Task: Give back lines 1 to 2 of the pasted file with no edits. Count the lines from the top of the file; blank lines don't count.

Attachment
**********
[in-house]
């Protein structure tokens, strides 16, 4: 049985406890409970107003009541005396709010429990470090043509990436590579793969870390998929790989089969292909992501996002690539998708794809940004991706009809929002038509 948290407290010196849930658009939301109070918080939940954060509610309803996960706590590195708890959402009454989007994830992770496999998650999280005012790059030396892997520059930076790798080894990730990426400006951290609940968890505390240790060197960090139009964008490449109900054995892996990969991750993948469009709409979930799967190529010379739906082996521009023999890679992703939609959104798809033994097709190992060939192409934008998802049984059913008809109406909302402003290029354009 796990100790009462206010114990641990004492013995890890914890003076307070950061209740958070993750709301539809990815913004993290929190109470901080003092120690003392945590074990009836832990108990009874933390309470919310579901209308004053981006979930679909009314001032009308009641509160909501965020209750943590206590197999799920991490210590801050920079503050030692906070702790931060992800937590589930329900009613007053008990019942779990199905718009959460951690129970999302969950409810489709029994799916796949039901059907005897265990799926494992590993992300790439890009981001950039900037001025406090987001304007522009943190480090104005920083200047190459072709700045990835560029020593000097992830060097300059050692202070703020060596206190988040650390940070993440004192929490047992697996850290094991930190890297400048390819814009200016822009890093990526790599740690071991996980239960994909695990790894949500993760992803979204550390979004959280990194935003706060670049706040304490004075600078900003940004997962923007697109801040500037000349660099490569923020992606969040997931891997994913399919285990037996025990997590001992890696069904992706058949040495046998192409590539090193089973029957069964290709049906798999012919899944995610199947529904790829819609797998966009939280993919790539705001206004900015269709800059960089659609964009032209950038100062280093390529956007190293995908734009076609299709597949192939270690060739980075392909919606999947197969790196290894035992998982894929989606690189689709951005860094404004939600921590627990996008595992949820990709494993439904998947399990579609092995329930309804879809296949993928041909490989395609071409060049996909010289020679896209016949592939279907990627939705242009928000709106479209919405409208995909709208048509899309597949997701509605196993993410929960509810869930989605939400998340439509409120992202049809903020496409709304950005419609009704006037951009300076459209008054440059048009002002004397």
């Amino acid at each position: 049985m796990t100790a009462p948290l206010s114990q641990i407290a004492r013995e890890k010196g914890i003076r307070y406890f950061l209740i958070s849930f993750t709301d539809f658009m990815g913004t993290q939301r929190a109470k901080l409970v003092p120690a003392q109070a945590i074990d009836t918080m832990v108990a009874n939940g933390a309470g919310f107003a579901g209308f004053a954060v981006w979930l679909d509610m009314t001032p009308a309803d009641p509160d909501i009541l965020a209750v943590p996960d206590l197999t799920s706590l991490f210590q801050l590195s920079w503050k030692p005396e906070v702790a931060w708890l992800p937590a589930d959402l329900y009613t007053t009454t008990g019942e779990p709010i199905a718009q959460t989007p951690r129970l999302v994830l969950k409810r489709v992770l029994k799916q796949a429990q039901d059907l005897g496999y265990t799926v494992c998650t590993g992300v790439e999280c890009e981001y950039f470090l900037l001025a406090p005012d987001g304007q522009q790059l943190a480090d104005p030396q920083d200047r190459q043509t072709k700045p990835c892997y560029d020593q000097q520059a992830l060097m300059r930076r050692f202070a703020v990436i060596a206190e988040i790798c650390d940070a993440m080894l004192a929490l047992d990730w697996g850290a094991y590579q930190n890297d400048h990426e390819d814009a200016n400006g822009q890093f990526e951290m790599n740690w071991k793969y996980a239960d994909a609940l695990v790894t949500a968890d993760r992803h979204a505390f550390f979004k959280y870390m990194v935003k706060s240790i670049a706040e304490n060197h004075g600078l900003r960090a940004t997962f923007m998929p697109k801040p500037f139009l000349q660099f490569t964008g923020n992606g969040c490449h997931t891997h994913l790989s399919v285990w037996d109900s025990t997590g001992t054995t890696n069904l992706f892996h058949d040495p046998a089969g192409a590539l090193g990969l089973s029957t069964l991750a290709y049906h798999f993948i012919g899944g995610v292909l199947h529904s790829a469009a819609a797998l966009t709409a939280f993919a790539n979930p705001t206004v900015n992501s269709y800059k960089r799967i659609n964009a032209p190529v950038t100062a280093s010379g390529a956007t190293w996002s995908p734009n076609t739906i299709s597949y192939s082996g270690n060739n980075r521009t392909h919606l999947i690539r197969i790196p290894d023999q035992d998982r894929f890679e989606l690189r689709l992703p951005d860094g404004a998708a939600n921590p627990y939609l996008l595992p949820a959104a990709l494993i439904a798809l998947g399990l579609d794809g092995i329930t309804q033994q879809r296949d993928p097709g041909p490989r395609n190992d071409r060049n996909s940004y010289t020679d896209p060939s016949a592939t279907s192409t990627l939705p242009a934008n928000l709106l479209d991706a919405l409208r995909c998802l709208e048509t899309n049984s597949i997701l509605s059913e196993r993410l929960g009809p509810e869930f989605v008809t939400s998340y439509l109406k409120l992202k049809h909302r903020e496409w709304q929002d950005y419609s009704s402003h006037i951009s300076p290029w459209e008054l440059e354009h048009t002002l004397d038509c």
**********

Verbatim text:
[in-house]
């Protein structure tokens, strides 16, 4: 049985406890409970107003009541005396709010429990470090043509990436590579793969870390998929790989089969292909992501996002690539998708794809940004991706009809929002038509 948290407290010196849930658009939301109070918080939940954060509610309803996960706590590195708890959402009454989007994830992770496999998650999280005012790059030396892997520059930076790798080894990730990426400006951290609940968890505390240790060197960090139009964008490449109900054995892996990969991750993948469009709409979930799967190529010379739906082996521009023999890679992703939609959104798809033994097709190992060939192409934008998802049984059913008809109406909302402003290029354009 796990100790009462206010114990641990004492013995890890914890003076307070950061209740958070993750709301539809990815913004993290929190109470901080003092120690003392945590074990009836832990108990009874933390309470919310579901209308004053981006979930679909009314001032009308009641509160909501965020209750943590206590197999799920991490210590801050920079503050030692906070702790931060992800937590589930329900009613007053008990019942779990199905718009959460951690129970999302969950409810489709029994799916796949039901059907005897265990799926494992590993992300790439890009981001950039900037001025406090987001304007522009943190480090104005920083200047190459072709700045990835560029020593000097992830060097300059050692202070703020060596206190988040650390940070993440004192929490047992697996850290094991930190890297400048390819814009200016822009890093990526790599740690071991996980239960994909695990790894949500993760992803979204550390979004959280990194935003706060670049706040304490004075600078900003940004997962923007697109801040500037000349660099490569923020992606969040997931891997994913399919285990037996025990997590001992890696069904992706058949040495046998192409590539090193089973029957069964290709049906798999012919899944995610199947529904790829819609797998966009939280993919790539705001206004900015269709800059960089659609964009032209950038100062280093390529956007190293995908734009076609299709597949192939270690060739980075392909919606999947197969790196290894035992998982894929989606690189689709951005860094404004939600921590627990996008595992949820990709494993439904998947399990579609092995329930309804879809296949993928041909490989395609071409060049996909010289020679896209016949592939279907990627939705242009928000709106479209919405409208995909709208048509899309597949997701509605196993993410929960509810869930989605939400998340439509409120992202049809903020496409709304950005419609009704006037951009300076459209008054440059048009002002004397």